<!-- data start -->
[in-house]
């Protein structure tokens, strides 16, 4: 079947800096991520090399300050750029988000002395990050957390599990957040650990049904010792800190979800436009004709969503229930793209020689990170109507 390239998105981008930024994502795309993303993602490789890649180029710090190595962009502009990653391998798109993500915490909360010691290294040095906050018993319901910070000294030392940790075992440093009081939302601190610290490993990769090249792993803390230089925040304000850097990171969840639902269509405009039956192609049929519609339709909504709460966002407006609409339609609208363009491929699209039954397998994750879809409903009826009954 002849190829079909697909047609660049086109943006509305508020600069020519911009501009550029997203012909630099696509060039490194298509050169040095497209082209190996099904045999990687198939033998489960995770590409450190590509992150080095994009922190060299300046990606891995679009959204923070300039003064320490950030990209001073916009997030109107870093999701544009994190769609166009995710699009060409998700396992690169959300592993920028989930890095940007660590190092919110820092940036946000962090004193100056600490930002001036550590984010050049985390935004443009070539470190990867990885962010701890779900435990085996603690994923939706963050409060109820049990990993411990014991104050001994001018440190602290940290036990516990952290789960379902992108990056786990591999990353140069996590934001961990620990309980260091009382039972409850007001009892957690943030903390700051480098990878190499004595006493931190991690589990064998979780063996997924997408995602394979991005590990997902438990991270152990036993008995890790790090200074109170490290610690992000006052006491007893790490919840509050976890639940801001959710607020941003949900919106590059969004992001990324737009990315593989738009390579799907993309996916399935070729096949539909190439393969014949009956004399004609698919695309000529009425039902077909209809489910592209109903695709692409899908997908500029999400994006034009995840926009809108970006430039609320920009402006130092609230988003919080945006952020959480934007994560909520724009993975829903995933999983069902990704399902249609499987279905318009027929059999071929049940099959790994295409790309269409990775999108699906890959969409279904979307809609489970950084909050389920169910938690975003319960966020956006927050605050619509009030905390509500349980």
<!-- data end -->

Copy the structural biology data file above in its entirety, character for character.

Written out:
[in-house]
């Protein structure tokens, strides 16, 4: 079947800096991520090399300050750029988000002395990050957390599990957040650990049904010792800190979800436009004709969503229930793209020689990170109507 390239998105981008930024994502795309993303993602490789890649180029710090190595962009502009990653391998798109993500915490909360010691290294040095906050018993319901910070000294030392940790075992440093009081939302601190610290490993990769090249792993803390230089925040304000850097990171969840639902269509405009039956192609049929519609339709909504709460966002407006609409339609609208363009491929699209039954397998994750879809409903009826009954 002849190829079909697909047609660049086109943006509305508020600069020519911009501009550029997203012909630099696509060039490194298509050169040095497209082209190996099904045999990687198939033998489960995770590409450190590509992150080095994009922190060299300046990606891995679009959204923070300039003064320490950030990209001073916009997030109107870093999701544009994190769609166009995710699009060409998700396992690169959300592993920028989930890095940007660590190092919110820092940036946000962090004193100056600490930002001036550590984010050049985390935004443009070539470190990867990885962010701890779900435990085996603690994923939706963050409060109820049990990993411990014991104050001994001018440190602290940290036990516990952290789960379902992108990056786990591999990353140069996590934001961990620990309980260091009382039972409850007001009892957690943030903390700051480098990878190499004595006493931190991690589990064998979780063996997924997408995602394979991005590990997902438990991270152990036993008995890790790090200074109170490290610690992000006052006491007893790490919840509050976890639940801001959710607020941003949900919106590059969004992001990324737009990315593989738009390579799907993309996916399935070729096949539909190439393969014949009956004399004609698919695309000529009425039902077909209809489910592209109903695709692409899908997908500029999400994006034009995840926009809108970006430039609320920009402006130092609230988003919080945006952020959480934007994560909520724009993975829903995933999983069902990704399902249609499987279905318009027929059999071929049940099959790994295409790309269409990775999108699906890959969409279904979307809609489970950084909050389920169910938690975003319960966020956006927050605050619509009030905390509500349980």